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Each week, 50 children are backed over by vehicles, resulting in serious injuries and deaths

By Miriam Raftery


December 5, 2010 (Washington D.C.) – The U.S. Department of Transportation this week proposed a new safety regulation to help eliminate blind zones behind vehicles.


“There hasn’t been an announcement this big since seatbelts and airbags were added to vehicles. We will no longer be backing up blindly,” Janette E. Fennell, founder and president of KidsAndCars.org, said of the new safety standards proposed.


Rear blind spots vary widely depending on the type of vehicle and height of the driver, according to a Consumer Reports chart. (Click the chart to see how your vehicle measures up.)  For instance, a short driver in a Chevrolet Avalance may have a rear blind zone of up to 50 feet, while an average-height driver in a Honda Accord has a rear blind spot of 15 feet or less.


KidsAndCars.org has been collecting data on backovers and other non-traffic injuries involving vehicles. The group led the effort to convince Congress to pass the Cameron Gulbransen Kids Transportation Safety Act in 2007. The Act required that the Department of Transportation come up with a solution so that drivers can see what’s behind their vehicles.

The most likely solution for auto makers will be to install rearview cameras or videos. “The quality of rearview camera technology has advanced to the point where you can see if there are leaves on the ground when backing. We have the technology to prevent these deaths; let’s use it,” Fennell said.

The National Highway Transportation and Safety Administration estimates that 18,000 injuries and 292 fatalities occur each year in the U.S. due to back-over accidents. Of these, 228 fatalities involved light vehicles weighing 10,000 pounds or less. All light vehicle cars, pickup trucks, minivans, buses and low-speed vehicles will be required to expand the required field of view by September 2014; 10% must comply by September 2012 and 40 percent by September 2013.

Nearly half (44%) of all fatalities involving backovers are children under five. In the U.S., at least 50 children are backed over by vehicles every week. Of those, 48 require emergency room treatment—and two die each week, on average. Tragically, in 70% of cases involving backovers of children, the driver is a relative.

“Young children are impulsive and predictable,” Fennell noted, adding that youngsters often follow a parent out to the driveway and stand behind vehicles without the parents’ knowledge. KidsAndCars.org describes that scenario as the “bye-bye syndrome.”

A third of all backover fatalities occur in elderly people 70 years of age or older. “The steps we are taking today will help reduce back-over fatalities and injuries not only to children, but to the elderly, and other pedestrians,” said NHTSA administrator David Strickland. But he cautioned that no technology can replace full vigilance. “Always know where your children are before you start your car and make sure you check that there is no one behind you before you back up,” he advised.


Fennell praised the”courageous” parents of children who died in backover accidents for helping to lobby for the new standards. “This is a huge triumph for all American families, but especially for those special and rare individuals who chose to channel their grief into policy change,” she said.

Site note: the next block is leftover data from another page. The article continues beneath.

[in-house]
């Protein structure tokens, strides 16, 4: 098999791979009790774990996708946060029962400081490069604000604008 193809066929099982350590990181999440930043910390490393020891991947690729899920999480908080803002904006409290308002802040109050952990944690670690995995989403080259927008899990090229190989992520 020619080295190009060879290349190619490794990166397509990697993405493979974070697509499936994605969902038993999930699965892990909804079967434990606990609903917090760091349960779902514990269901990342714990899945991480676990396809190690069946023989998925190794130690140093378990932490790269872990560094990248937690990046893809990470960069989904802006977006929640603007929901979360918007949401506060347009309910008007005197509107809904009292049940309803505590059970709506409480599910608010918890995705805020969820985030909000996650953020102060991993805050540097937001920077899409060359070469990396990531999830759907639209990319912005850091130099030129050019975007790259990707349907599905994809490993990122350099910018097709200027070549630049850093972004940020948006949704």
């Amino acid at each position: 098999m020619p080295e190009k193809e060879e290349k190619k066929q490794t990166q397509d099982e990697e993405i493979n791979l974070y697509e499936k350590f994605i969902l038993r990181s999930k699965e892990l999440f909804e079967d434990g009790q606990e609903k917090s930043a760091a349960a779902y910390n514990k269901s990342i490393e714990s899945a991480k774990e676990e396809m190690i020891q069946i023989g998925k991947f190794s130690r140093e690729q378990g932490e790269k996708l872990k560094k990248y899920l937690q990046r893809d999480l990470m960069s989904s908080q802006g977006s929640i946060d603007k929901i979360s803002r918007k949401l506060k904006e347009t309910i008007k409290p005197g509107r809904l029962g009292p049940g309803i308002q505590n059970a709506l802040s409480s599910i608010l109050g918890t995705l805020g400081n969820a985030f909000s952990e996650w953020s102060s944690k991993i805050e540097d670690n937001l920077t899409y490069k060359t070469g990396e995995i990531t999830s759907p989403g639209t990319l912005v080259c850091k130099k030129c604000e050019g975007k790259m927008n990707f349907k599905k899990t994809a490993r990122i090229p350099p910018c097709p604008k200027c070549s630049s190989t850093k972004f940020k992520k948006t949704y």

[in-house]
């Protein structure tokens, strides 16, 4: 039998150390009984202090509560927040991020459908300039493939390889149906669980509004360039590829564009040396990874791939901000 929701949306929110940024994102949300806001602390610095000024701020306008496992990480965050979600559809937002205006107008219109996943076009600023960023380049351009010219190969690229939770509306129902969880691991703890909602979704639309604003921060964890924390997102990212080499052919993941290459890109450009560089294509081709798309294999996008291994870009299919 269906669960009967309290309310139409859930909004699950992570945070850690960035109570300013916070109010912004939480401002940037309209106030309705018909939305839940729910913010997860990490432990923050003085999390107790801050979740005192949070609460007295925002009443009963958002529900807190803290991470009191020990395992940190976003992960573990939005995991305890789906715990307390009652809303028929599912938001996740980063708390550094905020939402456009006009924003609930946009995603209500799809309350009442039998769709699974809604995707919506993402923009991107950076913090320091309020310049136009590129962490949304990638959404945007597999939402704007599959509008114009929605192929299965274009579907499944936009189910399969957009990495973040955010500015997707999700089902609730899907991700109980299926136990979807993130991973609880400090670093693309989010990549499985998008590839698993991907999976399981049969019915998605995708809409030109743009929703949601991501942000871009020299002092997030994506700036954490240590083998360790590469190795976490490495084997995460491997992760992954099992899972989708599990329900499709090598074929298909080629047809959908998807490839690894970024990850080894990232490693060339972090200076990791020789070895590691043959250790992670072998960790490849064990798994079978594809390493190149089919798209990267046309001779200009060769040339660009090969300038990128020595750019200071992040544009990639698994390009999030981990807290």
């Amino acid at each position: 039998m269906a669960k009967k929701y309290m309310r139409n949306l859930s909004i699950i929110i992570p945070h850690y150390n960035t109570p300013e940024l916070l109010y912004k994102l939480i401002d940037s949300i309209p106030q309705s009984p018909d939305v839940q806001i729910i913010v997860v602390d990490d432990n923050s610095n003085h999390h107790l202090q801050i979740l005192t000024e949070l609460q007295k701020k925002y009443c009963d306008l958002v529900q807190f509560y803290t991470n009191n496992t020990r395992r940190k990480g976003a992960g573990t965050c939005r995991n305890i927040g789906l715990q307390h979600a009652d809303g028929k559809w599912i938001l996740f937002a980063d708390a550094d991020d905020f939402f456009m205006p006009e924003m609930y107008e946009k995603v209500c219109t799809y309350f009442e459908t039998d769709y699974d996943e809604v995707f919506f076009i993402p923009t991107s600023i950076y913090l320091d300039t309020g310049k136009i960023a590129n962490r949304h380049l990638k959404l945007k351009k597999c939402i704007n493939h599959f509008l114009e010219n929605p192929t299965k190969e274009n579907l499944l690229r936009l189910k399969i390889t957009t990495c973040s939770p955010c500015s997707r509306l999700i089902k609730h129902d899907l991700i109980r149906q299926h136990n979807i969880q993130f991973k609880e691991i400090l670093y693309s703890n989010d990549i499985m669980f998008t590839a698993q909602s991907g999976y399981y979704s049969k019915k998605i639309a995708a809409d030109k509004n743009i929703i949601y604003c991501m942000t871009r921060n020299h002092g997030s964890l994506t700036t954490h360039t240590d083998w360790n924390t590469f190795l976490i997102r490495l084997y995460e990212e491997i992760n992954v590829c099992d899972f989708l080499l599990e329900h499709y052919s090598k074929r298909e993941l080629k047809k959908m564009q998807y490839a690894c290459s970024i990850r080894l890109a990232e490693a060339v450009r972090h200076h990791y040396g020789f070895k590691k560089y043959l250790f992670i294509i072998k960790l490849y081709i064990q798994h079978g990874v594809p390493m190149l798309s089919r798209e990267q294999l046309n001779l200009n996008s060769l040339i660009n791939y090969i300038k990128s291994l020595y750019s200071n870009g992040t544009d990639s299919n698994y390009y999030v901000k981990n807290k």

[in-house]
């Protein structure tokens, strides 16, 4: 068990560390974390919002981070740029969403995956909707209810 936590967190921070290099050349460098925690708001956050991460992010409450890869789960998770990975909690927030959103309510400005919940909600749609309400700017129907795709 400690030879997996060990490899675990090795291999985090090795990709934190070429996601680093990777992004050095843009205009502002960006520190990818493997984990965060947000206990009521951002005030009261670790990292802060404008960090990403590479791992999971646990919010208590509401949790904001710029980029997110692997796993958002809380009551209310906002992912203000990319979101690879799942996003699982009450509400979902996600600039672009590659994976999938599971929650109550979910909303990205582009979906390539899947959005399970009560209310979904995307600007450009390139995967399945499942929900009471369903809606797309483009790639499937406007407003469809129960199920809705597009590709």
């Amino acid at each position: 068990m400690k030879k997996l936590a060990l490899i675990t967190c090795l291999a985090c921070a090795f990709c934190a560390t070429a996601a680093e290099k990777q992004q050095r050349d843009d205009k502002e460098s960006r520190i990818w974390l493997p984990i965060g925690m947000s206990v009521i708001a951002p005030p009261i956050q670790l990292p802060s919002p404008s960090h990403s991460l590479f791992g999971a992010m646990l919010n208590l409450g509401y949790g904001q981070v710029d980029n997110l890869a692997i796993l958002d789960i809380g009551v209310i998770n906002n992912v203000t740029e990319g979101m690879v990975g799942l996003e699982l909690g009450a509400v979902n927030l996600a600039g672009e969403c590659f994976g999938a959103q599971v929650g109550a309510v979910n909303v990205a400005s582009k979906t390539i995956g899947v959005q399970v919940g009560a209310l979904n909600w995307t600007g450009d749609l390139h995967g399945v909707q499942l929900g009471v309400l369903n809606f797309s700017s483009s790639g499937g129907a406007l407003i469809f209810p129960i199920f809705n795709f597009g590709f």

NHTSA is providing a 60-day comment period on the new rule, which will begin when the proposal is published in the Federal Registrer. The proposal and information on how to submit comments is at http://www.nhtsa.gov.Laws-Regs.

It will take years for the new standards to be in place on all new vehicles, and for older vehicles with large blind spots to be off the road. In the meantime, KidsAndCars.org offers these safety tips:

• Walk around and behind a vehicle prior to moving it.

• Know where your kids are. Make children move away from your vehicle to a place where they are in full view before moving the car and know that another adult is properly supervising children before moving your vehicle.

• Teach children that “parked” vehicles might move. Let them know that they can see the vehicle; but the driver might not be able to see them.

• Consider installing cross view mirrors, audible collision detectors, rear view video camera and/or some type of back up detection device.

• Measure the size of your blind zone (area) behind the vehicle(s) you drive. A 5-foot-1-inch driver in a pickup truck can have a rear blind zone of approximately 8 feet wide by 50 feet long.

• Be aware that steep inclines and large SUV’s, vans and trucks add to the difficulty of seeing behind a vehicle.

• Hold children’s hand when leaving the vehicle.

• Teach your children to never play in, around or behind a vehicle and always set the emergency brake.

• Keep toys and other sports equipment off the driveway.

• Homeowners should trim landscaping around the driveway to ensure they can see the sidewalk, street and pedestrians clearly when backing out of their driveway. Pedestrians also need to be able to see a vehicle pulling out of the driveway.

• Never leave children alone in or around cars; not even for a minute.

• Keep vehicles locked at all times; even in the garage or driveway.

• Keys and/or remote openers should never be left within reach of children.

• Make sure all child passengers have left the car after it is parked.

• Be especially careful about keeping children safe in and around cars during busy times, schedule changes and periods of crisis or holidays.

For additional information visit www.KidsAndCars.org.

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